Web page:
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Five Sure-fire Ways to Improve Your Presentation Delivery



By Pam Leinmiller

How you say something is every bit as important as what you say. When we begin delivering our great presentation, we want the audience to hear what we say. Perfecting how we are delivering the information can go a long way towards helping our audience take in the information. There is nothing better than practice. Instead of leaving that important presentation to chance, practice actually doing it ahead of time. And video yourself! I know, I know. You don’t like to see yourself on video, you don’t like how you look, you don’t like how your voice sounds, etc. But, it is critical that in addition to working on the information in your presentation, you perfect your delivery of that information. Here are 5 things to consider:


While standing still in one place, consider having an open, inviting stance. Having your feet planted parallel to one another, rather than crossing your legs at the ankle or knee, signals a more open attitude to your audience. Likewise, you will be received much better if your arms are open or neutral at your side than if you cross your arms during your talk. How you stand and gesture helps to engage your audience, so you want to be careful not to put barriers up to block that connection.

Tone of voice

Think about having a conversational tone to your voice, not harsh or condescending. Are you feeling superior to your audience or intimidated by your audience? This shows in your tone of voice. Practice by recording yourself and try to speak as if you are talking with a friend. Listen to the recording or have a friend listen and ensure you are coming across well. You are ultimately trying to reflect your authenticity through your tone of voice.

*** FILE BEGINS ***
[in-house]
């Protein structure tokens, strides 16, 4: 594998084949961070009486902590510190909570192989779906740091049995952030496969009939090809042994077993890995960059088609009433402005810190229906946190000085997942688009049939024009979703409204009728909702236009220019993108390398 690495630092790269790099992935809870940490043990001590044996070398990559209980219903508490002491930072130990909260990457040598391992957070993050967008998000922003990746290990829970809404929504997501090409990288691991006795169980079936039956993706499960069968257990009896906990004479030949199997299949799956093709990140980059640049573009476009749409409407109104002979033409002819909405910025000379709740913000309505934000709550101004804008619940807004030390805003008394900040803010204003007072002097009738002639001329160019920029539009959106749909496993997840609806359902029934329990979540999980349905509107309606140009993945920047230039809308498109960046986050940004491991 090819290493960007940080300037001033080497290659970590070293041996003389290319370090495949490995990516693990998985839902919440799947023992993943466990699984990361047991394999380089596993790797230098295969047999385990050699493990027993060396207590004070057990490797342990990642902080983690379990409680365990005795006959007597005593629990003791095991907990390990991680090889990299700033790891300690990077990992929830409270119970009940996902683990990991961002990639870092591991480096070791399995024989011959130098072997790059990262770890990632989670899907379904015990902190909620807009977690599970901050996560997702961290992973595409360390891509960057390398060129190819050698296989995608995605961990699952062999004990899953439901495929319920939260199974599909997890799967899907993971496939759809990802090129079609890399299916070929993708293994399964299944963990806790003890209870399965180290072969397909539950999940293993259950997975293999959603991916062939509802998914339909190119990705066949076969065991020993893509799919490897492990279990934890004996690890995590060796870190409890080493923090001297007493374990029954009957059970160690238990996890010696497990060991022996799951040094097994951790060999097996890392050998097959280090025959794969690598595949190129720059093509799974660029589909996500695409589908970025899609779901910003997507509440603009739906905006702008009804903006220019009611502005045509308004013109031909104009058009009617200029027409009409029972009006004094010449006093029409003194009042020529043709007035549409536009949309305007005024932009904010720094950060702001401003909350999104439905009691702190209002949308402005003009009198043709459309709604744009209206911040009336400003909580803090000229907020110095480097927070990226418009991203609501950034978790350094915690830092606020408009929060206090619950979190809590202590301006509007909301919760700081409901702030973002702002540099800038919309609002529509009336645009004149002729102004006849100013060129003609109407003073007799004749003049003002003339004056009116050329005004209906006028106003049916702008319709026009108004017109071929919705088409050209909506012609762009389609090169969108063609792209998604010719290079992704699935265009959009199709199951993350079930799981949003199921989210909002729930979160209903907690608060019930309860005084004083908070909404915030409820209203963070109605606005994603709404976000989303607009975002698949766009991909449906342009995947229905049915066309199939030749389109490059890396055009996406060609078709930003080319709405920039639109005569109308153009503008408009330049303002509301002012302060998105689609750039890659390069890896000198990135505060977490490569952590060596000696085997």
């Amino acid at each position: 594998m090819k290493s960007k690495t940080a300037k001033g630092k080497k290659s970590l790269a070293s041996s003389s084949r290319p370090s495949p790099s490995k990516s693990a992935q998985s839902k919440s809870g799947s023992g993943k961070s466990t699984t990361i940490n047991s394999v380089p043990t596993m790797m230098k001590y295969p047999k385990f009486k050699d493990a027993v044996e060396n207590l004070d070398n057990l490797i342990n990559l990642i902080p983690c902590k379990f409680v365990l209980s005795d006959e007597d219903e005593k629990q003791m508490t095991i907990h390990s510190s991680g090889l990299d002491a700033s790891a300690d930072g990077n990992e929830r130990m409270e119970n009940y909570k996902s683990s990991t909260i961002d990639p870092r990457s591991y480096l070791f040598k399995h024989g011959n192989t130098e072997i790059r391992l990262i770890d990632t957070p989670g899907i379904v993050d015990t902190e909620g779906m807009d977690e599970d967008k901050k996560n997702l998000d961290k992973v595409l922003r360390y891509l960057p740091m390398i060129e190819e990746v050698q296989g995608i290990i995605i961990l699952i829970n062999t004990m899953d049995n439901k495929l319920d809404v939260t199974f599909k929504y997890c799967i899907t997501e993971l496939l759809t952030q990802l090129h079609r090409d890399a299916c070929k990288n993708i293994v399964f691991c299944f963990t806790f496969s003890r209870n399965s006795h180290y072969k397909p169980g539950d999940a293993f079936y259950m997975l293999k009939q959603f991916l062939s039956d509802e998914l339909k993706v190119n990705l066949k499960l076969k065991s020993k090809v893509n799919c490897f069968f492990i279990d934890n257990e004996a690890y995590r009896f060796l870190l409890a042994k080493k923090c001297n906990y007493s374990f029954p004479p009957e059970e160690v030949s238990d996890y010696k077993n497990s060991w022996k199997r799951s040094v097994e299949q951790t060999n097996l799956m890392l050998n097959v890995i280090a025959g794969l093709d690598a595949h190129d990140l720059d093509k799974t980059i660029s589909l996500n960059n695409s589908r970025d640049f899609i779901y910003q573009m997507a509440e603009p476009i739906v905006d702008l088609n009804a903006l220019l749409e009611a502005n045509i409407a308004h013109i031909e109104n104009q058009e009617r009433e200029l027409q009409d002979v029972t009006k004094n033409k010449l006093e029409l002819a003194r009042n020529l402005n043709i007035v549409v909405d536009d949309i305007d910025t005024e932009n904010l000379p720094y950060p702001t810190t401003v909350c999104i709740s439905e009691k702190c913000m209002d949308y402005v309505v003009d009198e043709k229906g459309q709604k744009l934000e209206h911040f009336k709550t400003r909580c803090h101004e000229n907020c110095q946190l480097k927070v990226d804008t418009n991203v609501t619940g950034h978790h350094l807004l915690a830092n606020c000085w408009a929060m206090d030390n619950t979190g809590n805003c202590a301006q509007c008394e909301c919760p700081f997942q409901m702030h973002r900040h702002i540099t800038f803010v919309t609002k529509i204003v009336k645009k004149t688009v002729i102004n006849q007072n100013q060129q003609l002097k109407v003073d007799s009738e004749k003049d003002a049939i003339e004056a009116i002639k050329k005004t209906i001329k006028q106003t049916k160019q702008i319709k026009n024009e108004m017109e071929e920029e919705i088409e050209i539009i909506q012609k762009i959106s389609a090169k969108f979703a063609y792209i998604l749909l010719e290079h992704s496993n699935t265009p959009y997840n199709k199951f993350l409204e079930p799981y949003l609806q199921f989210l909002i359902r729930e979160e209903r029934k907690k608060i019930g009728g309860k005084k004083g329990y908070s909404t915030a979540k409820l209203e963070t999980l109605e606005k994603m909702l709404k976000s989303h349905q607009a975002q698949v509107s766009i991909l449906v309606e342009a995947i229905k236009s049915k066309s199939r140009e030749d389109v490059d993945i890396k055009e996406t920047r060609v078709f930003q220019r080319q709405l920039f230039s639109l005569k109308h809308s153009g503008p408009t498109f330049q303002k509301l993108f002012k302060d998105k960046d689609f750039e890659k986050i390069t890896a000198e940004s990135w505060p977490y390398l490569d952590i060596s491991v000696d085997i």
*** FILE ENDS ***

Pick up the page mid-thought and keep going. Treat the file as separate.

Eye contact

This is an uncomfortable thing to do, especially if you are nervous! You will find that if you force yourself to look at one person at a time that it actually helps you connect with the whole audience and your nerves begin to subside. I put little stickies on several chairs at home and draw smiley faces on them. I then act as if they are my audience and practice moving from one to the other with intention. This practice really helps me when I am presenting to a live group.

Speech patterns

As you watch the recording of your presentation (PLEASE practice your presentation, record it, and watch it back!), listen for any filler words such as “so”, “like”, “um”, “uh”, or anything else you say frequently in your pattern of speech. While these are not horrible in a short conversation, they become distracting in a longer presentation in front of a group. My husband shared with me that he actually counted 96 “ums” during an engineer’s presentation in a meeting he was attending. Talk about distracting! On top of that, these filler words indicate hesitation and diminish your credibility since you don’t sound confident in what you are saying.

Death by pacing

You’ll be alive at the end of the presentation, but the content of your presentation may be overshadowed by your constant movement back and forth across the front of the room. Certainly move when you need to or for added effect when making a point, but think about standing and addressing your audience with that open stance of feet and hands that I first referenced. This will give your audience a break from seeing the same physical movements from you, as well as adding variety and emphasis.

Finally, enjoy the journey toward great presentation delivery skills! It is a journey that most of us need to practice with improvement in mind. I know that I am always working to enhance my delivery dynamics and become a more engaging speaker. I love to coach people to improve as well. Please reach out if I can be of assistance! I would love to hear from you if these tips have helped you take the next step toward improving your presentation delivery.


Pam is an expert at working with highly-intelligent and technically-minded people to enable them to accurately, effectively and confidently communicate. She organizes and conducts training in both small and large groups as well as one-on-one. Reach out to Pam: Pam@PamLeinmiller.com, 888-868-0879 or tweet @PamLeinmiller